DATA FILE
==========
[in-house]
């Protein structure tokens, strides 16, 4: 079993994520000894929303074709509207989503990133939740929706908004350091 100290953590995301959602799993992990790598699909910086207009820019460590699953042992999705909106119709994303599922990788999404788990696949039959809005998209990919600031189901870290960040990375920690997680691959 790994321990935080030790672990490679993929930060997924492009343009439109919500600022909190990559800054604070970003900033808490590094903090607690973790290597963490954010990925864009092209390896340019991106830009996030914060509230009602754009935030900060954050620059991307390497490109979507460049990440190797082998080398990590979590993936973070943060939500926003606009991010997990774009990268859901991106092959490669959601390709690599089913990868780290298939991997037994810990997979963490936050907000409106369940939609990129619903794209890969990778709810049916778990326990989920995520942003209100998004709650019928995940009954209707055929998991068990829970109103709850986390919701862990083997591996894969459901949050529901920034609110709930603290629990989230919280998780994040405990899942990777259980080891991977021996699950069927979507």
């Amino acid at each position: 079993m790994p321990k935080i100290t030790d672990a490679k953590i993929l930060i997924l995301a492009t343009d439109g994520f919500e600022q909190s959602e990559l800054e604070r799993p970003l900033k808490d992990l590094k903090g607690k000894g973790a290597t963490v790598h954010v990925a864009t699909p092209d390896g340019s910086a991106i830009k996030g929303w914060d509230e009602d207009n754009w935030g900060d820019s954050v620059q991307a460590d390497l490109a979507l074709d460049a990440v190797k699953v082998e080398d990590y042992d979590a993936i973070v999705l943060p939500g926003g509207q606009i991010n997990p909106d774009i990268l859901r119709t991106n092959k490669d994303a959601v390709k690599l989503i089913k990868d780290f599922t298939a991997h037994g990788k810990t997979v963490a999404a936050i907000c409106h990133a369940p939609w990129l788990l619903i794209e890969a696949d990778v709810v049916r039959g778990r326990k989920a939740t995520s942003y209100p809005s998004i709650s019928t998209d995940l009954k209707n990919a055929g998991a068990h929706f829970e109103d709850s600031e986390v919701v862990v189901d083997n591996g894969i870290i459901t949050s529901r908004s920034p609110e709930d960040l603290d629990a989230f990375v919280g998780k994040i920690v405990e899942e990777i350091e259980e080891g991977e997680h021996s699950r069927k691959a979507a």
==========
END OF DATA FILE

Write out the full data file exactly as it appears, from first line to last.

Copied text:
[in-house]
């Protein structure tokens, strides 16, 4: 079993994520000894929303074709509207989503990133939740929706908004350091 100290953590995301959602799993992990790598699909910086207009820019460590699953042992999705909106119709994303599922990788999404788990696949039959809005998209990919600031189901870290960040990375920690997680691959 790994321990935080030790672990490679993929930060997924492009343009439109919500600022909190990559800054604070970003900033808490590094903090607690973790290597963490954010990925864009092209390896340019991106830009996030914060509230009602754009935030900060954050620059991307390497490109979507460049990440190797082998080398990590979590993936973070943060939500926003606009991010997990774009990268859901991106092959490669959601390709690599089913990868780290298939991997037994810990997979963490936050907000409106369940939609990129619903794209890969990778709810049916778990326990989920995520942003209100998004709650019928995940009954209707055929998991068990829970109103709850986390919701862990083997591996894969459901949050529901920034609110709930603290629990989230919280998780994040405990899942990777259980080891991977021996699950069927979507």
């Amino acid at each position: 079993m790994p321990k935080i100290t030790d672990a490679k953590i993929l930060i997924l995301a492009t343009d439109g994520f919500e600022q909190s959602e990559l800054e604070r799993p970003l900033k808490d992990l590094k903090g607690k000894g973790a290597t963490v790598h954010v990925a864009t699909p092209d390896g340019s910086a991106i830009k996030g929303w914060d509230e009602d207009n754009w935030g900060d820019s954050v620059q991307a460590d390497l490109a979507l074709d460049a990440v190797k699953v082998e080398d990590y042992d979590a993936i973070v999705l943060p939500g926003g509207q606009i991010n997990p909106d774009i990268l859901r119709t991106n092959k490669d994303a959601v390709k690599l989503i089913k990868d780290f599922t298939a991997h037994g990788k810990t997979v963490a999404a936050i907000c409106h990133a369940p939609w990129l788990l619903i794209e890969a696949d990778v709810v049916r039959g778990r326990k989920a939740t995520s942003y209100p809005s998004i709650s019928t998209d995940l009954k209707n990919a055929g998991a068990h929706f829970e109103d709850s600031e986390v919701v862990v189901d083997n591996g894969i870290i459901t949050s529901r908004s920034p609110e709930d960040l603290d629990a989230f990375v919280g998780k994040i920690v405990e899942e990777i350091e259980e080891g991977e997680h021996s699950r069927k691959a979507a």